Songs of the Vilna Ghetto at the Lithuanian Embassy
It was a Saturday night in Washington D.C., urban living night and day, street festivals, parades, the Nationals, the Redskins, concerts and plays and symphonies and singers, and restaurants galore, the weather being fallish, all sorts of things to do everywhere.
Some things go unnoticed, too, unheralded. At the Embassy of the Republic of Lithuania, a group of people had gathered Sept. 22 to listen, to remember and honor another place, another time, in song and music in commemoration of the Lithuanian Holocaust Memorial Day.
At the start of the Jewish Days of Atonement, before their eyes, another city, a ghetto from a harrowing time of tragedy and loss, rose up, demanding that attention must be paid, that some things can never be forgotten and that the dead can be honored even now, when memories start to fade.
That was the lingering impression during the course of an evening when baritone Jerome Barry, the founder and director of the Embassy Series in Washington, accompanied by pianist Edvinas Minkstimas, with clear and deep emotion, and strong-voiced and passionate, gave voice to the long-ago Jewish residents of the Vilna Ghetto, with their music, their songs, their memories, almost all of them rounded up, oppressed, systematically shot and eventually transported to the death camps of Nazi-occupied Europe.
The Ambassador of Lithuania to the United States Zygimantas Pavilionis noted that in remembering the Liquidation of the Vilna Ghetto, both the victims of this tragedy of the Holocaust and the whole nation of Lithuania were profoundly affected. “The pain of the Holocaust is also the pain of Lithuania because we lost Lithuanian Jews with whom we had lived together for centuries and suffered together the occupiers of our land,” Pavilionis said.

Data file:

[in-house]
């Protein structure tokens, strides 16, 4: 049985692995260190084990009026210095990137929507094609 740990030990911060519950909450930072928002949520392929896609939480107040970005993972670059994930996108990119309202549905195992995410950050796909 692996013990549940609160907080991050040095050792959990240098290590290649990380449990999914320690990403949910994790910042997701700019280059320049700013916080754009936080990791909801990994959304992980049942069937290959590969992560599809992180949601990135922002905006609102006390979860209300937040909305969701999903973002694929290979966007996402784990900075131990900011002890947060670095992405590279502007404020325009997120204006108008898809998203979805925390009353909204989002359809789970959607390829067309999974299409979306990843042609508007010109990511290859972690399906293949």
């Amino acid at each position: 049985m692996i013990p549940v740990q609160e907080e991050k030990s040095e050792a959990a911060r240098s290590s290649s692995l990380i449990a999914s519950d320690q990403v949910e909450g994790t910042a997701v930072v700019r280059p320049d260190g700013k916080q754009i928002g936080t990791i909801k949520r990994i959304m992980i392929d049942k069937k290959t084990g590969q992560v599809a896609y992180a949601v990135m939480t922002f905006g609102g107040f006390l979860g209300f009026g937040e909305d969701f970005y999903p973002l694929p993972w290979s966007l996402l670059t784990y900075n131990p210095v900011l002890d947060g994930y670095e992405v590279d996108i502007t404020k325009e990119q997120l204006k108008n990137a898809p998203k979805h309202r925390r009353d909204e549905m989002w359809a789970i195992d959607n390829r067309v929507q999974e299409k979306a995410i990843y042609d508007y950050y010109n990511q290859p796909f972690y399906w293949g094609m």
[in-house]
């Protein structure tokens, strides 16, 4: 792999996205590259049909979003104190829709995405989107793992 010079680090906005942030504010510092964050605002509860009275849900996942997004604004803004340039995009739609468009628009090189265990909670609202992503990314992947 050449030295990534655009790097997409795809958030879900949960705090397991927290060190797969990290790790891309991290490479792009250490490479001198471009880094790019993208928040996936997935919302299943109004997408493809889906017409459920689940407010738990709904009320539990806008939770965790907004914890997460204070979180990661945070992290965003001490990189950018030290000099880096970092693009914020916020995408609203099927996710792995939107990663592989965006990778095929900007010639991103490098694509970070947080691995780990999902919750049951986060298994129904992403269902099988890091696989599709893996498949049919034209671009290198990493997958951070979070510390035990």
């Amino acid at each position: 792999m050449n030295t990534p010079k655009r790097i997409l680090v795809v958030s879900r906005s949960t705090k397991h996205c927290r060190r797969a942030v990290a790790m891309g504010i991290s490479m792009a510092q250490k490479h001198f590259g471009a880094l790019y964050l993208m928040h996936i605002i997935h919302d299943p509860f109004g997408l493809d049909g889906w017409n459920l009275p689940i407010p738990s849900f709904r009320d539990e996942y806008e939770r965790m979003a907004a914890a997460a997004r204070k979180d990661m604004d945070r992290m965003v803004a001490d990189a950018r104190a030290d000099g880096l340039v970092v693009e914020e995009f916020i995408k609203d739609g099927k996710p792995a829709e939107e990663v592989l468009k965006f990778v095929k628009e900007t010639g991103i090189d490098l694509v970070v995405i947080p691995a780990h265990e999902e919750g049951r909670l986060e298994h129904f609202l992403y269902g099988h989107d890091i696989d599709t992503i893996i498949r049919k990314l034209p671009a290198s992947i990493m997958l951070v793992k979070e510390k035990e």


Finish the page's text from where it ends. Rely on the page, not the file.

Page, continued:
Barry sang a powerful array of songs, some of them written during the time of the ghetto by the persons who lived and died there and others by survivors as well as songs and music that are intrinsic parts of Jewish cultural and spiritual life. Taken together, the songs re-created what was the emotional, the fear-filled, the still life-filled environment of the ghetto, in which eventually families disappeared daily, in which hundreds of individuals were rounded up regularly and shot, in which people took solace in song and music.
Barry, in moving from song to song, beginning with “Geto” which was written in the Vilna Ghetto by Kasriel Broyde, who continued to direct theatre revues and concerts, to a Jewish prayer expressing longing for the Holy Temple of Jerusalem, brought different skills and feelings to bear on each song. The tone gave us the beating hearts and the pain of the Vilna Jews, suffering under a cloud of daily losses and doom.
For Barry, it seemed that the songs—let’s say the song by the poet Abraham Sutskever, or a song by a young boy who won a composition competition in the ghetto, and the impassioned “Partizaner Lid,” which became an anthem for the underground resistance movement—inspired the best that he had to offer, with all of his gifts on display. He managed to make what was clearly personal for him, personal for everyone there, thus raising an occasion that in the hectic scheme of urban activity to the level of an important occasion both intimate and universal. The songs made you confront the lives of those that perished in terrible times.
By his performance, Barry enriched the material and gave the music the level of emotional authenticity and in the end, punctuated an evening that was more than just another Saturday night.
(Nearly 200,000 Lithuanian Jews died during the Holocaust.)